A friend took us to see the Christian "cave churches" in Cairo.These churches are actively used by the Christian community of Zabaleen, those who handle the garbage in Cairo. The churches are carved in the rock hills of Mokattam. The larger open-air church is called the Church of Virgin Mary and St. Samaan. The church is named for St. Samaan because St. Samaan supposedly performed a miracle of moving a mountain when commanded to do so on Nov. 27, in the year 979 A.D. One article I read said that at the moment when St. Samaan's faith was being questioned about his religion and he was ordered to move a mountain, two earth quakes happened and Mokattam Mountain did reportedly move.
The person who took us to the cave churches said when the Christians were looking for somewhere to worship, they came upon this cave that had wall murals showing it had been a place of worship for Christians many years before. The online source I read said that the large church began as a one meter high cave and was then carved out in 1986 when it was used as a church for a Christian monastery.
I believe this monastery is the one I have heard about where babies are tatooed with a crosses on their inner wrist as a sign that they are Christian. I shook hands with a man at a Rotary event once and noticed he had a cross in the middle of his inner wrist on his right hand. I've heard that the tattoo is placed in that location to readily identify people as Christian.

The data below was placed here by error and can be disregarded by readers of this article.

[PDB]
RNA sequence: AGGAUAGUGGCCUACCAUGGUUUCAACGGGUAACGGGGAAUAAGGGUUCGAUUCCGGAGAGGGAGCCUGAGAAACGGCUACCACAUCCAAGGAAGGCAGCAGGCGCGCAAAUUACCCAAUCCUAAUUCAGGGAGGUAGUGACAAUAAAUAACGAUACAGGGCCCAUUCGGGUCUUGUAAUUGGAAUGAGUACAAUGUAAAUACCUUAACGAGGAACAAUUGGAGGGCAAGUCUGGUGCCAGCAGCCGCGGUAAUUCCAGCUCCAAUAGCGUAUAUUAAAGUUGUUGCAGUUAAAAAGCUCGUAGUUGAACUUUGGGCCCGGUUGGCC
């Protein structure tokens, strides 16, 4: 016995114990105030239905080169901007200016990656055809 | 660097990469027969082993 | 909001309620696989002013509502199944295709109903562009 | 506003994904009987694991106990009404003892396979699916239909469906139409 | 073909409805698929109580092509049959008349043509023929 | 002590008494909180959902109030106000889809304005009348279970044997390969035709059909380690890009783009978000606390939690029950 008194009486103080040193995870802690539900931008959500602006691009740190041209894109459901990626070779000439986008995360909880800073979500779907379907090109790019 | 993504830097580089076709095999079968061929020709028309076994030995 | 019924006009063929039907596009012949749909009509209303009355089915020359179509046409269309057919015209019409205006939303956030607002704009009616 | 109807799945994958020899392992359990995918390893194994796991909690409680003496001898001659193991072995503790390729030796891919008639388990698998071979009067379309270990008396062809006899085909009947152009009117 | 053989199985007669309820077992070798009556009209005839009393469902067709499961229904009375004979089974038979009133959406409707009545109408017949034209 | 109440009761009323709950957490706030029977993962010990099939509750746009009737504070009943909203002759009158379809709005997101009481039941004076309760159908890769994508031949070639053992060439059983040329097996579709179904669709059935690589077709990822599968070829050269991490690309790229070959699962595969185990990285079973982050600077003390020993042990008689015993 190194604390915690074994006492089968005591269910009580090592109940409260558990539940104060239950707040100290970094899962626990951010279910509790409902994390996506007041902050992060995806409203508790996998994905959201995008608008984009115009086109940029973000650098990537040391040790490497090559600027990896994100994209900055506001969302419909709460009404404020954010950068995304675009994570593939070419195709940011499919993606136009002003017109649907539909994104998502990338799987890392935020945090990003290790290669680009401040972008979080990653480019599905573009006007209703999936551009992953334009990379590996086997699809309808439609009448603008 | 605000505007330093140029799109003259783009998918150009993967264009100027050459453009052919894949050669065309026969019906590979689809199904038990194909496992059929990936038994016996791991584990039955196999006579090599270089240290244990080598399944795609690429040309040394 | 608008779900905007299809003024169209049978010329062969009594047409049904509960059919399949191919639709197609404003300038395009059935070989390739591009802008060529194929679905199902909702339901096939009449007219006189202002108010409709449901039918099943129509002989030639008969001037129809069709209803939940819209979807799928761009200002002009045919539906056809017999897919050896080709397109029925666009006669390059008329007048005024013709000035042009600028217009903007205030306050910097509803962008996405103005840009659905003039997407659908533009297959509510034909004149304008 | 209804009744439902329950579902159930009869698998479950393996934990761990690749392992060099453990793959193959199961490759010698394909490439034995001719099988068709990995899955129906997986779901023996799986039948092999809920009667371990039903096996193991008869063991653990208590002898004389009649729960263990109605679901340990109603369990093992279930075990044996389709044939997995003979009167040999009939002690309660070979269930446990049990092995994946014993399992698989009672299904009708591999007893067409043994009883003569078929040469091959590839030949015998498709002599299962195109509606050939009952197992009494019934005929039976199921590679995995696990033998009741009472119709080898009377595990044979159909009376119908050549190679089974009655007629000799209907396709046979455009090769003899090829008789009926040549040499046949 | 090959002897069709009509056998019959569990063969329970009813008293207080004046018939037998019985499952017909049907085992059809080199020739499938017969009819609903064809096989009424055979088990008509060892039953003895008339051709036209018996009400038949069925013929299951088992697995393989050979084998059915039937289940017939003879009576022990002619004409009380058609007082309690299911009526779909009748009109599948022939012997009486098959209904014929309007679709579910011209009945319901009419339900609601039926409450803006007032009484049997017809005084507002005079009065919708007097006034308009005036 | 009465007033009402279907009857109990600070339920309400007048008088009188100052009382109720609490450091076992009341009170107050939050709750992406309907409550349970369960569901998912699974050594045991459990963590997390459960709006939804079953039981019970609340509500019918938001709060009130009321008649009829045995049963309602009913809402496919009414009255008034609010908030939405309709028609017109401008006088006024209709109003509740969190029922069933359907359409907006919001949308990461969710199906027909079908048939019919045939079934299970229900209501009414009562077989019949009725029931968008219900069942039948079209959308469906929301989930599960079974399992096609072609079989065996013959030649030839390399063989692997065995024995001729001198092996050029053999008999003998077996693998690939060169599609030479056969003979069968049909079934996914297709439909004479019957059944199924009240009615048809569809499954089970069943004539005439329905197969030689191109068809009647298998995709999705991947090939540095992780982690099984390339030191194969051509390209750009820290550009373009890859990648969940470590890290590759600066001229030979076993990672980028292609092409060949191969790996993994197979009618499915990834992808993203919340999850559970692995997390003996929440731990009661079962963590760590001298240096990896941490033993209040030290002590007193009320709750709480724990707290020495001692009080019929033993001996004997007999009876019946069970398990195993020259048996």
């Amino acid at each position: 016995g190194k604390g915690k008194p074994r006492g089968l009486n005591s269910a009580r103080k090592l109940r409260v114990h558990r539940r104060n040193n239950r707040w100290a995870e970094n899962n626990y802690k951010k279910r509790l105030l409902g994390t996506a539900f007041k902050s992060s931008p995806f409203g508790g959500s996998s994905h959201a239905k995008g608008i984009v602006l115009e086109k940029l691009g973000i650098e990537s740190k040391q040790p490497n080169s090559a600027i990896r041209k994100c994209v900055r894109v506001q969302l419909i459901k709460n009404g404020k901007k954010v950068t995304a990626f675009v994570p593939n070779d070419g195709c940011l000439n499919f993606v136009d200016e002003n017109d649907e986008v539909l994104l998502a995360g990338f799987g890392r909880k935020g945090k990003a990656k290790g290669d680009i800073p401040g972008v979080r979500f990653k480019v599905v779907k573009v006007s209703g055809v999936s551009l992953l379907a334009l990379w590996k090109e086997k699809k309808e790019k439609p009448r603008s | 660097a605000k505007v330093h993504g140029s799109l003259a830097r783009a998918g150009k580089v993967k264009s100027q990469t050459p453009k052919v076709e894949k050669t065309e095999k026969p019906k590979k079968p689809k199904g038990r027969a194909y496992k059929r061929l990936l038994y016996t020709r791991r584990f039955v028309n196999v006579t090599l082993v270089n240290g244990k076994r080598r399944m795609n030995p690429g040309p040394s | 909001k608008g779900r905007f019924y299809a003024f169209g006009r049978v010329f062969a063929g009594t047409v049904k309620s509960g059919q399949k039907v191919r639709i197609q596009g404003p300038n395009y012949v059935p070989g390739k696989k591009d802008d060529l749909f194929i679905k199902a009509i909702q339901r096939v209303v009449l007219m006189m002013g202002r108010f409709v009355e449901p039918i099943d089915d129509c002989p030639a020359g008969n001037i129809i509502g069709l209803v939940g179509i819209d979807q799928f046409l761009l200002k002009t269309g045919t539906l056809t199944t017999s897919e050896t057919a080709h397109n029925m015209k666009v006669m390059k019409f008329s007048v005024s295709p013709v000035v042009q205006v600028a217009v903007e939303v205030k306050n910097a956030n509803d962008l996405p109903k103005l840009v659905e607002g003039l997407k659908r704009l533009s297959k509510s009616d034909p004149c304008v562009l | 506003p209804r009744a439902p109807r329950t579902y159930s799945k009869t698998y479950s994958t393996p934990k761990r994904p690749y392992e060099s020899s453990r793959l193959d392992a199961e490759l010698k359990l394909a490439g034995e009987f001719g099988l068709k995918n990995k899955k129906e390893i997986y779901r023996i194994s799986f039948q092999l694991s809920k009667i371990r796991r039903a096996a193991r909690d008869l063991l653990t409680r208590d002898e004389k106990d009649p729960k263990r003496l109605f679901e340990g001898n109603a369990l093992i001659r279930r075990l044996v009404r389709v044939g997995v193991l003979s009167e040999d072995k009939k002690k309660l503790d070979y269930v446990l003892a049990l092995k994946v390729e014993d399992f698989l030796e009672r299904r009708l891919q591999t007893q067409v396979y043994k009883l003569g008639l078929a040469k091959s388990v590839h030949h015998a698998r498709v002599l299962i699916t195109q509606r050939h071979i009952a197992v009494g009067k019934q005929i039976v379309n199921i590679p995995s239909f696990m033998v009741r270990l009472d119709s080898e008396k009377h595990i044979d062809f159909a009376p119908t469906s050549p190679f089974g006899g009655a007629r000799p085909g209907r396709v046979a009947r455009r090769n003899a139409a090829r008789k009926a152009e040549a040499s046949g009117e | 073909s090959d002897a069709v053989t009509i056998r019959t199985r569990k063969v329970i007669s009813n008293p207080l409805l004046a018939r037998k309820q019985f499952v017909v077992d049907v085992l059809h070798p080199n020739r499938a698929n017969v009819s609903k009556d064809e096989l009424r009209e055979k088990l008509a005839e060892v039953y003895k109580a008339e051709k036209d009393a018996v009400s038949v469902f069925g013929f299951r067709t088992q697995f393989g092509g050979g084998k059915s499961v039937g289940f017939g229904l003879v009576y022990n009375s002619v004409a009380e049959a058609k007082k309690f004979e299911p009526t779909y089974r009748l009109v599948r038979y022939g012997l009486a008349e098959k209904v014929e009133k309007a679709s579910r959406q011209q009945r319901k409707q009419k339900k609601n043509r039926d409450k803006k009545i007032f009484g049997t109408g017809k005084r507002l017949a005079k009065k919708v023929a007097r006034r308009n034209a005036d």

Religion is a very serious matter here. All Egyptians have ID cards that list their religion. I've read that one Egyptian who has Islam listed as his religion on his ID card is suing the government to change his religion to Christianity. The article I read said he is basing his case on Article 47 of Egypt's Civil Code that he says allows Egyptians to change the religion listed on their ID cards. According to the article, his case, filed in the First District of the Court of the State Council earlier this year, was suspended in April.
Here are photos of the St. Marks Church (top photos) and the Church of the Virgin Mary and St. Samaan (below). These two churches are right next to each other.
Here's a wooden sculpture on the grounds of the cave churches.
Here's the entrance to the larger cave church, the Church of the Virgin Mary and St. Samaan.
In 1994, the stone benches were added to this church creating seating for 20,000 people.
Above is one of the carvings high in the rock wall of the Church of the Virgin Mary and St. Samaan. Below is the view looking up at the rear of the church.
Here's a video link to a YouTube video taken by someone else showing this church from the front.